The muffuletta is one of New Orleans’ most iconic and quintessential eats. Traditionally, the colossal sandwich is stacked with Italian cured meats, cheeses, and the signature marinated olive salad, all stuffed inside a round seed–studded loaf. The symphony of flavors coming from the salty meats, creamy cheeses, and tangy olive salad makes for an unbeatable combination, especially as the oil and juices from the olive salad seep into the sturdy loaf.
This incredible sandwich—named for the bread it is served on—is said to have been invented in the French Quarter at Central Grocery, a specialty market that was opened in 1906 by Sicilian immigrant Salvatore Lupo. At that time, Italian bakers made round muffuletta loaves that were peddled by street vendors in the French Quarter’s open market. Farmers and fishermen who sold their products in the area would buy the bread from these vendors and purchase fillings—olive salad, cold cuts, and cheese—from nearby Italian groceries for lunch. Salvatore got the idea to sell pre-assembled muffuletta sandwiches to provide his customers with an easy, portable meal.
Since its creation, the muffuletta has inspired countless versions throughout Louisiana, and as with any of New Orleans’ traditional dishes, opinions abound on what should go on it, whether it should be served hot or at room temperature, how it should be spelled, and even how it should be pronounced—some say muff-uh-letta, while others say muff-uh-lotta, moof-uh-letta, or moof-uh-lotta.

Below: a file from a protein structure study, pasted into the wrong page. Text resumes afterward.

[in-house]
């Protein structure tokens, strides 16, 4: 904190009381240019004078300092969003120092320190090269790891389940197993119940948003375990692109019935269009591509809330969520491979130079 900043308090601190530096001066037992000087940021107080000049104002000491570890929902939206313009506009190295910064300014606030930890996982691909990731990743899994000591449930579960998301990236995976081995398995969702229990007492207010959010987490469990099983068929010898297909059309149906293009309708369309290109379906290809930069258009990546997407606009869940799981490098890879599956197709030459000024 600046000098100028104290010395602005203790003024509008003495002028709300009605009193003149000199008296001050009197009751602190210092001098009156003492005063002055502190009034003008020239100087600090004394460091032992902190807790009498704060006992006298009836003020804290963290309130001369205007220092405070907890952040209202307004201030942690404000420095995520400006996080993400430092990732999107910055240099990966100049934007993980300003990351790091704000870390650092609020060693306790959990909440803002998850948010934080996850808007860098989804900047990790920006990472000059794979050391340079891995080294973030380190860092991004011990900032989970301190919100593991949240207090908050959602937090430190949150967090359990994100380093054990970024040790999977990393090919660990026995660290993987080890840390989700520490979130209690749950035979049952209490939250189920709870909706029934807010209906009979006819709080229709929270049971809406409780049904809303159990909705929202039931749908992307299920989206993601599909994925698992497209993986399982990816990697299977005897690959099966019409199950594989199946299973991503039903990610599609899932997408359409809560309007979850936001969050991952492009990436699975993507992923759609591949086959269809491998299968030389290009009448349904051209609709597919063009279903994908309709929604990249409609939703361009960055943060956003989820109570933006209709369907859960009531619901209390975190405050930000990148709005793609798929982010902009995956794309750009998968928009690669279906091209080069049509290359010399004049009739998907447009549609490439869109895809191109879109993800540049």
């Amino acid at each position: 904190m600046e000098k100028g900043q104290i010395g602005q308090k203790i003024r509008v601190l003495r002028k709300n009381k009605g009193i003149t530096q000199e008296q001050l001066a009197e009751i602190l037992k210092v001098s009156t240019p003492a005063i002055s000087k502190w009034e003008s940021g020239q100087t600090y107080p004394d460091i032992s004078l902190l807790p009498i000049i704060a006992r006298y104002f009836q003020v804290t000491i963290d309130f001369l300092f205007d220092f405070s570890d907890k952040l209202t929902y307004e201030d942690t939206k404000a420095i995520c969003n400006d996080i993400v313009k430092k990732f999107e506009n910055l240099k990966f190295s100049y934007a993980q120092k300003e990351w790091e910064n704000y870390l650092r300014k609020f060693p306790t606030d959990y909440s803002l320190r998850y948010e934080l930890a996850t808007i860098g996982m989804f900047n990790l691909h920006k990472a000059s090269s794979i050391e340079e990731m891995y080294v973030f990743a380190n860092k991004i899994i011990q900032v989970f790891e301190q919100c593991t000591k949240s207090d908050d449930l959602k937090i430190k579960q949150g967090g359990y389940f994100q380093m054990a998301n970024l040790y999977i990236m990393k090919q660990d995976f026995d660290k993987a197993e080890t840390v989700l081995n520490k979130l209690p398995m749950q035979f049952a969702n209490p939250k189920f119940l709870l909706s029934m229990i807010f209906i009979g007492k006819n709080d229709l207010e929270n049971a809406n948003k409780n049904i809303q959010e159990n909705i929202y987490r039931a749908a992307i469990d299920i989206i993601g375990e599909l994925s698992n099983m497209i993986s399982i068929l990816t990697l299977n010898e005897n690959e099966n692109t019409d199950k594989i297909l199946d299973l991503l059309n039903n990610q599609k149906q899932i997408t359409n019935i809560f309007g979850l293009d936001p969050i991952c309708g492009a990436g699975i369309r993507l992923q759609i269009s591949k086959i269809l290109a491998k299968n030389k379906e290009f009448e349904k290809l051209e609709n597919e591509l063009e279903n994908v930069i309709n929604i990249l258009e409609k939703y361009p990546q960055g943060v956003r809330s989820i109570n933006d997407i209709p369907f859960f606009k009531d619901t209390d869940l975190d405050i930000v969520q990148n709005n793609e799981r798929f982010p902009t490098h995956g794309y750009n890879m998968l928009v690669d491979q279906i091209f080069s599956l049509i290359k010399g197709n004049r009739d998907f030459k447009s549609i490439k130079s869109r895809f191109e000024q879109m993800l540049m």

No matter how you slice it, the muffuletta is one of the best culinary creations to come out of New Orleans. Today, the Crescent City is not the only place in Louisiana where you can find one of these superb sandwiches. From the French Quarter to the Capital City and beyond, here are our favorite versions of muffulettas throughout Louisiana.
For more than 40 years, DiMartino’s has been turning out muffulettas, po’ boys, and Italian specialties on the Westbank of New Orleans. Owner Peter DiMartino, who opened his first location in Terrytown in 1975, fell in love with the muffuletta not only because of how it tastes but also because of the fascinating history behind it.
His love for the sandwich is evident in DiMartino’s attention to detail, including sourcing premium ingredients and ensuring that every dish is made to perfection. Ham, soppressatta, mortadella, provolone, and Swiss cheese are precisely weighed to ensure each muffuletta is filled with the perfect mixture of meats and cheeses. The sandwich is run through a toaster oven before being topped with a generous heap of garlicky olive salad. The juxtaposition of cold olive salad against the warm interior and crusty bread creates unbeatable layers of flavor.
Now that it has grown to three quick-casual locations and one full-service restaurant, DiMartino’s is fulfilling Peter’s personal mission of bringing classic New Orleans dishes to more people.
“There’s no other sandwich like the muffuletta,” Peter says. “It’s the Italians’ contribution to the city of New Orleans.”